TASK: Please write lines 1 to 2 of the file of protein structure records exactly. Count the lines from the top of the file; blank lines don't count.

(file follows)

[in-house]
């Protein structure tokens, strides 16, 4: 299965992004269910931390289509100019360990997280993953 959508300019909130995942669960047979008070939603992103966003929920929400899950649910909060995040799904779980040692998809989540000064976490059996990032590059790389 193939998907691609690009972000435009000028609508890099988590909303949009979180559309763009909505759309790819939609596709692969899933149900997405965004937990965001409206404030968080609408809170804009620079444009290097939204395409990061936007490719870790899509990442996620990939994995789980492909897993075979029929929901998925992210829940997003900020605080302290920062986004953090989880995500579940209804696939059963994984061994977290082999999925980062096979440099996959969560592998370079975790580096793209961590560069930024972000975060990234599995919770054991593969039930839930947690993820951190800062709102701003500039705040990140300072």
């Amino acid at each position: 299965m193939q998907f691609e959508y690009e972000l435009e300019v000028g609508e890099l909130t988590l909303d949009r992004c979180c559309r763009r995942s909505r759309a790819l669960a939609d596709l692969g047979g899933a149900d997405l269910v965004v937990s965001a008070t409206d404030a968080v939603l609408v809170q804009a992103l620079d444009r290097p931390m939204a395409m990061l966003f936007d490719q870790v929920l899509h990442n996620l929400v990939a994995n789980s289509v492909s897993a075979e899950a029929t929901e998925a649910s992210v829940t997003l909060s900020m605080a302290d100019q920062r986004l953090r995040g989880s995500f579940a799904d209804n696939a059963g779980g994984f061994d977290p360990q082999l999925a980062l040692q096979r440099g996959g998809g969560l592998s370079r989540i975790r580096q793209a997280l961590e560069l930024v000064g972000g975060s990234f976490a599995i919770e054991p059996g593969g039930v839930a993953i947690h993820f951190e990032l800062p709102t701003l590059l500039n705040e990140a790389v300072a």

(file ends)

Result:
[in-house]
């Protein structure tokens, strides 16, 4: 299965992004269910931390289509100019360990997280993953 959508300019909130995942669960047979008070939603992103966003929920929400899950649910909060995040799904779980040692998809989540000064976490059996990032590059790389 193939998907691609690009972000435009000028609508890099988590909303949009979180559309763009909505759309790819939609596709692969899933149900997405965004937990965001409206404030968080609408809170804009620079444009290097939204395409990061936007490719870790899509990442996620990939994995789980492909897993075979029929929901998925992210829940997003900020605080302290920062986004953090989880995500579940209804696939059963994984061994977290082999999925980062096979440099996959969560592998370079975790580096793209961590560069930024972000975060990234599995919770054991593969039930839930947690993820951190800062709102701003500039705040990140300072």